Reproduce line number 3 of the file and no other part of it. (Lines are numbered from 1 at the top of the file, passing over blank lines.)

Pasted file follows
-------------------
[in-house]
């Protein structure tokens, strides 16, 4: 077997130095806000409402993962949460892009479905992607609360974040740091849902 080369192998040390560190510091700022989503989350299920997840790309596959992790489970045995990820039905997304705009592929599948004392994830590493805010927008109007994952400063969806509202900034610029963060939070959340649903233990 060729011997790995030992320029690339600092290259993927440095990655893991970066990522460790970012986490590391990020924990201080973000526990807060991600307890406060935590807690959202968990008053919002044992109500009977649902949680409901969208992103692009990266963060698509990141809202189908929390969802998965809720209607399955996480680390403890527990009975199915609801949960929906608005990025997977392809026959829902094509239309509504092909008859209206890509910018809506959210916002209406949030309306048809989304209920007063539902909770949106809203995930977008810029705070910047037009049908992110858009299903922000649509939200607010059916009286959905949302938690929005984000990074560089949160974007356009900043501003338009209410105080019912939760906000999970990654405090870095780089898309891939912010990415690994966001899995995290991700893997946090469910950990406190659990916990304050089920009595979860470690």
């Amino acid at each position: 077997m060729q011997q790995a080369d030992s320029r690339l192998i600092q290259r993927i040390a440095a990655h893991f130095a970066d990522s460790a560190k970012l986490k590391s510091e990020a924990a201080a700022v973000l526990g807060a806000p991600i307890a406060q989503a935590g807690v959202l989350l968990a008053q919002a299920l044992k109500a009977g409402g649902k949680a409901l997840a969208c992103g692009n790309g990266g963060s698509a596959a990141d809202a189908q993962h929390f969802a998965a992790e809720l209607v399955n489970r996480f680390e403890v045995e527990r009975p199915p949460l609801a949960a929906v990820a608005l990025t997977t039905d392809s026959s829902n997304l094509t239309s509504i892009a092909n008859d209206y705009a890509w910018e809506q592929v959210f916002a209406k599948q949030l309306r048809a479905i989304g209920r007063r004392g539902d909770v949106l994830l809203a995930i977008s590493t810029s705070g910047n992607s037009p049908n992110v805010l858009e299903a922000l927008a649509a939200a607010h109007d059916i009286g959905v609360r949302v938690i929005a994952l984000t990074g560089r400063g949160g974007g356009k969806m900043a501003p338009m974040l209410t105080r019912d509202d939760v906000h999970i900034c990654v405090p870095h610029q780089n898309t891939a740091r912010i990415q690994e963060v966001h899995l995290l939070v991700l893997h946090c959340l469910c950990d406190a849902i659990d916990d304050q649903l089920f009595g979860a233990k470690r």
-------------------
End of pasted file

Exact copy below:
């Amino acid at each position: 077997m060729q011997q790995a080369d030992s320029r690339l192998i600092q290259r993927i040390a440095a990655h893991f130095a970066d990522s460790a560190k970012l986490k590391s510091e990020a924990a201080a700022v973000l526990g807060a806000p991600i307890a406060q989503a935590g807690v959202l989350l968990a008053q919002a299920l044992k109500a009977g409402g649902k949680a409901l997840a969208c992103g692009n790309g990266g963060s698509a596959a990141d809202a189908q993962h929390f969802a998965a992790e809720l209607v399955n489970r996480f680390e403890v045995e527990r009975p199915p949460l609801a949960a929906v990820a608005l990025t997977t039905d392809s026959s829902n997304l094509t239309s509504i892009a092909n008859d209206y705009a890509w910018e809506q592929v959210f916002a209406k599948q949030l309306r048809a479905i989304g209920r007063r004392g539902d909770v949106l994830l809203a995930i977008s590493t810029s705070g910047n992607s037009p049908n992110v805010l858009e299903a922000l927008a649509a939200a607010h109007d059916i009286g959905v609360r949302v938690i929005a994952l984000t990074g560089r400063g949160g974007g356009k969806m900043a501003p338009m974040l209410t105080r019912d509202d939760v906000h999970i900034c990654v405090p870095h610029q780089n898309t891939a740091r912010i990415q690994e963060v966001h899995l995290l939070v991700l893997h946090c959340l469910c950990d406190a849902i659990d916990d304050q649903l089920f009595g979860a233990k470690r």